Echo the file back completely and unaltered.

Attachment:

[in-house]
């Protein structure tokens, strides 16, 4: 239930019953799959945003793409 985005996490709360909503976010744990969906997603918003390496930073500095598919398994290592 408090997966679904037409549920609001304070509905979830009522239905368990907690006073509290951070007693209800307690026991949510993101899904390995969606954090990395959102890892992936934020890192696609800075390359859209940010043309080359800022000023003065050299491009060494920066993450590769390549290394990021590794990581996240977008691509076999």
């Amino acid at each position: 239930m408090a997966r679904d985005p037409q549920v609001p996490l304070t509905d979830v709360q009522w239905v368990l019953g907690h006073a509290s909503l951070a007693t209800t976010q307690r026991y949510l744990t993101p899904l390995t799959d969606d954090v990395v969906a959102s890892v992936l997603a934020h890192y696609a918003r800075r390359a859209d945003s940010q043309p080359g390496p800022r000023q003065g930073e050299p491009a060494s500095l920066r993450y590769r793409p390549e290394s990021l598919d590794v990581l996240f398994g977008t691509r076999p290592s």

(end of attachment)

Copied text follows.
[in-house]
């Protein structure tokens, strides 16, 4: 239930019953799959945003793409 985005996490709360909503976010744990969906997603918003390496930073500095598919398994290592 408090997966679904037409549920609001304070509905979830009522239905368990907690006073509290951070007693209800307690026991949510993101899904390995969606954090990395959102890892992936934020890192696609800075390359859209940010043309080359800022000023003065050299491009060494920066993450590769390549290394990021590794990581996240977008691509076999």
């Amino acid at each position: 239930m408090a997966r679904d985005p037409q549920v609001p996490l304070t509905d979830v709360q009522w239905v368990l019953g907690h006073a509290s909503l951070a007693t209800t976010q307690r026991y949510l744990t993101p899904l390995t799959d969606d954090v990395v969906a959102s890892v992936l997603a934020h890192y696609a918003r800075r390359a859209d945003s940010q043309p080359g390496p800022r000023q003065g930073e050299p491009a060494s500095l920066r993450y590769r793409p390549e290394s990021l598919d590794v990581l996240f398994g977008t691509r076999p290592s």